The Wellcome Sanger Institute and collaborators report they have developed a lung cell atlas that reveals 11 new lung cell types and provides new insights into an immune process involved in fighting lung infections.

Their findings, “A spatially resolved atlas of the human lung characterizes a gland-associated immune niche,” are published in Nature Genetics and highlight multiple immune cells, barrier cells, and their environments in the lung that are implicated in respiratory diseases and infections.

“Single-cell transcriptomics has allowed unprecedented resolution of cell types/states in the human lung, but their spatial context is less well defined,” wrote the researchers. “To (re)define tissue architecture of lung and airways, we profiled five proximal-to-distal locations of healthy human lungs in depth using multi-omic single cell/nuclei and spatial transcriptomics (queryable at Using computational data integration and analysis, we extend beyond the suspension cell paradigm and discover macro- and micro-anatomical tissue compartments including previously unannotated cell types in the epithelial, vascular, stromal, and nerve bundle micro-environments.”

The new lung cell atlas, which is part of the wider international Human Cell Atlas Initiative, combined single-cell sequencing with spatial transcriptomics to provide a fuller picture of how cells interact and communicate with each other.

Researchers from the Wellcome Sanger Institute and collaborators, genetically profiled nearly 200,000 cells from the lung tissue of 13 donors, discovering 11 new cell types, and showing the exact location of 80 cell types in total.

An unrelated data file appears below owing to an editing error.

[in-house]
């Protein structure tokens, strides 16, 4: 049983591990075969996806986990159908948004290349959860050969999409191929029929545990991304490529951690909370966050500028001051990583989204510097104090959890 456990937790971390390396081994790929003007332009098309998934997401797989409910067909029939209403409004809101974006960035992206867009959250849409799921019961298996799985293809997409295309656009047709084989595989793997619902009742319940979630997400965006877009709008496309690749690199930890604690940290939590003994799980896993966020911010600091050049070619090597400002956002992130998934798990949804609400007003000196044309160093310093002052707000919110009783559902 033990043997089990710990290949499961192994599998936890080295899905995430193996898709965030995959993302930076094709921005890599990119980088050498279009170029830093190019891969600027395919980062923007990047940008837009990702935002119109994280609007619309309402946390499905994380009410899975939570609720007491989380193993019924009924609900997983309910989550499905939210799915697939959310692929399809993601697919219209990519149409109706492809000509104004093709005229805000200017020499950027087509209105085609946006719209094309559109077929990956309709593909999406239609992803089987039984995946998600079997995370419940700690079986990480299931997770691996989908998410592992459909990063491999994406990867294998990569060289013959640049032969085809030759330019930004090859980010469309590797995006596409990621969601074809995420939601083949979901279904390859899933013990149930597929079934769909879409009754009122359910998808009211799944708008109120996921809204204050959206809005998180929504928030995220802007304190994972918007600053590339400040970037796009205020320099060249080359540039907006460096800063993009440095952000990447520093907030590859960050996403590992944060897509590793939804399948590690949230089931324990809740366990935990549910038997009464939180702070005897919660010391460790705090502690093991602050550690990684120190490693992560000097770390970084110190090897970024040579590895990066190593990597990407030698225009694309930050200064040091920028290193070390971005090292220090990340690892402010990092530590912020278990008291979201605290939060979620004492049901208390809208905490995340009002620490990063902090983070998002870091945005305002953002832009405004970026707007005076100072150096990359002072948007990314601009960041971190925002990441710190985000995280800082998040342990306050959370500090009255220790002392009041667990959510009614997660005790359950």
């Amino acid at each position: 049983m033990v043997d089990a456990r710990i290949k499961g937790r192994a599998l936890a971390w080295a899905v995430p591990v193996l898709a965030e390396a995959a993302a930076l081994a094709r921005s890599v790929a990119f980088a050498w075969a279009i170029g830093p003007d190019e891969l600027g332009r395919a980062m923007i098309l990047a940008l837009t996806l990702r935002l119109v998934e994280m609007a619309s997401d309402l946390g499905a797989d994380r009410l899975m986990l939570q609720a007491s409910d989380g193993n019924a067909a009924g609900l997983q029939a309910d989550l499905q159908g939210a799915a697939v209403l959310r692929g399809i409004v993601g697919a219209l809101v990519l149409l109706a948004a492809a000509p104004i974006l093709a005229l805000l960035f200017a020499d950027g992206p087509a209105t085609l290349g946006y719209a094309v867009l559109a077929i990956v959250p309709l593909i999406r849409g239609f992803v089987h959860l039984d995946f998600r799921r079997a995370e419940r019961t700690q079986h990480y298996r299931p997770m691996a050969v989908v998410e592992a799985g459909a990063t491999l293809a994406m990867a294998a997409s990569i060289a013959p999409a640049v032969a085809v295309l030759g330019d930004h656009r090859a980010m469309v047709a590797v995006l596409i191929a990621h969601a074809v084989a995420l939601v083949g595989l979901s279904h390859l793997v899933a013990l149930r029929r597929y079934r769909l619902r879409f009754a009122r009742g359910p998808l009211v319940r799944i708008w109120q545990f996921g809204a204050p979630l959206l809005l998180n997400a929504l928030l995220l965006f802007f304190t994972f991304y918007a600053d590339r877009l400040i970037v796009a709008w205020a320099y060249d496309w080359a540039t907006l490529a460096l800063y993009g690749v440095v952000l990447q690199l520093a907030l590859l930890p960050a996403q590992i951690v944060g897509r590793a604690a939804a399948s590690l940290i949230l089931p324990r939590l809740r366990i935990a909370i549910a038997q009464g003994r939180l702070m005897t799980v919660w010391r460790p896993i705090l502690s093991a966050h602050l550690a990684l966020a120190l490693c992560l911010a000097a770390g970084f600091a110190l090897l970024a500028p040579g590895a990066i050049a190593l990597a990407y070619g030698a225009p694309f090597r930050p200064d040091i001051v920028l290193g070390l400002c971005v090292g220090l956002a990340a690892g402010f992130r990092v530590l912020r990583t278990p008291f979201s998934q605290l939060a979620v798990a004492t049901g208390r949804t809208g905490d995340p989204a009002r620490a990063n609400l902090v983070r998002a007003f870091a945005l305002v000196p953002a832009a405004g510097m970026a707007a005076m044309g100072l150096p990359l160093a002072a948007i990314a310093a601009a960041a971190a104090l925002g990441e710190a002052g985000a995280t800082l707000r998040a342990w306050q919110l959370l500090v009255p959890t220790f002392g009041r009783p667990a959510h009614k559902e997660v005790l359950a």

Of the new cell types, peribronchial fibroblasts were found to be implicated in COPD and idiopathic pulmonary fibrosis.

Further research is required to observe how these cells are involved, yet discovery demonstrates the potential of using the lung atlas to uncover new links between cell pathways and disease.

“By being able to analyze multiple locations of the same lung, we were able to get key information about a range of cells in a single study, many of which were not previously mapped,” explained Elo Madissoon, PhD, joint first author and postdoctoral fellow at the Wellcome Sanger Institute and EMBL’s European Bioinformatics Institute (EMBL-EBI).

“In addition, the link we found between peribronchial fibroblasts and chronic lung conditions shows how this atlas goes beyond reference data and can offer new insights into disease.”

The researchers were also able to define a lung microenvironment which they call the gland-associated immune niche (GAIN).

“Our study provides unique information about how cells communicate in the human lung and airways,” said Amanda Oliver, PhD, joint first author and postdoctoral research fellow at the Wellcome Sanger Institute. “By integrating single cell and spatial data, we were able to study how epithelial, endothelial, and immune cells interact to form an immune niche— the GAIN—which is likely to be important for protection against respiratory infections. Our single-cell data allows us to drill into the signaling circuits that enable this immune niche to function and could be crucial in developing new ways to treat disease in the future.”

The atlas provides a detailed understanding of cells and may explain many aspects of human health and disease. Their findings could help identify which pathways or cells in the lung could be targeted to help improve immunity in individuals with impaired lung function.

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